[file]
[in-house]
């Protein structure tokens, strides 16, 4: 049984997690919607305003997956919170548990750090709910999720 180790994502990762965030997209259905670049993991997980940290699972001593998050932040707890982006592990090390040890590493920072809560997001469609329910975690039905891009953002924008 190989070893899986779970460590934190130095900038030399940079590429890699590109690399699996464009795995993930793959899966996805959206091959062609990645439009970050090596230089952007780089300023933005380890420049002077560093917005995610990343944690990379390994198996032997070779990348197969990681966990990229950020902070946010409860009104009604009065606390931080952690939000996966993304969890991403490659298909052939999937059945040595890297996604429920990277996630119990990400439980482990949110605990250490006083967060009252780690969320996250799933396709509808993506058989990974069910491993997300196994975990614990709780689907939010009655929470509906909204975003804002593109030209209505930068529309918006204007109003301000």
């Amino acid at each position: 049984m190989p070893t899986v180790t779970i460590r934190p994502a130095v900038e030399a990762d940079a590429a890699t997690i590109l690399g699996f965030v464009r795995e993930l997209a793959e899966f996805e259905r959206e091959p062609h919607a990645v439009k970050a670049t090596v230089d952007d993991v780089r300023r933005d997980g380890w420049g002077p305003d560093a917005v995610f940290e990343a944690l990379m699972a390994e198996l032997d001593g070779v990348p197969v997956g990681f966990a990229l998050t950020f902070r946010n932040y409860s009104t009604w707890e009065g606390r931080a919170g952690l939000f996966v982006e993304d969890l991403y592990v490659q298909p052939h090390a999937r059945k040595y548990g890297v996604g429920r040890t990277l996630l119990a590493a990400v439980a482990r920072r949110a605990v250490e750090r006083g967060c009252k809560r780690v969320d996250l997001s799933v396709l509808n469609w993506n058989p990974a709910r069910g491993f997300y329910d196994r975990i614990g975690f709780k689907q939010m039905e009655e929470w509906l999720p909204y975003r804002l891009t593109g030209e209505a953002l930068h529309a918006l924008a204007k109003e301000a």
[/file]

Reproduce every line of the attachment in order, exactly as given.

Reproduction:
[in-house]
């Protein structure tokens, strides 16, 4: 049984997690919607305003997956919170548990750090709910999720 180790994502990762965030997209259905670049993991997980940290699972001593998050932040707890982006592990090390040890590493920072809560997001469609329910975690039905891009953002924008 190989070893899986779970460590934190130095900038030399940079590429890699590109690399699996464009795995993930793959899966996805959206091959062609990645439009970050090596230089952007780089300023933005380890420049002077560093917005995610990343944690990379390994198996032997070779990348197969990681966990990229950020902070946010409860009104009604009065606390931080952690939000996966993304969890991403490659298909052939999937059945040595890297996604429920990277996630119990990400439980482990949110605990250490006083967060009252780690969320996250799933396709509808993506058989990974069910491993997300196994975990614990709780689907939010009655929470509906909204975003804002593109030209209505930068529309918006204007109003301000």
């Amino acid at each position: 049984m190989p070893t899986v180790t779970i460590r934190p994502a130095v900038e030399a990762d940079a590429a890699t997690i590109l690399g699996f965030v464009r795995e993930l997209a793959e899966f996805e259905r959206e091959p062609h919607a990645v439009k970050a670049t090596v230089d952007d993991v780089r300023r933005d997980g380890w420049g002077p305003d560093a917005v995610f940290e990343a944690l990379m699972a390994e198996l032997d001593g070779v990348p197969v997956g990681f966990a990229l998050t950020f902070r946010n932040y409860s009104t009604w707890e009065g606390r931080a919170g952690l939000f996966v982006e993304d969890l991403y592990v490659q298909p052939h090390a999937r059945k040595y548990g890297v996604g429920r040890t990277l996630l119990a590493a990400v439980a482990r920072r949110a605990v250490e750090r006083g967060c009252k809560r780690v969320d996250l997001s799933v396709l509808n469609w993506n058989p990974a709910r069910g491993f997300y329910d196994r975990i614990g975690f709780k689907q939010m039905e009655e929470w509906l999720p909204y975003r804002l891009t593109g030209e209505a953002l930068h529309a918006l924008a204007k109003e301000a």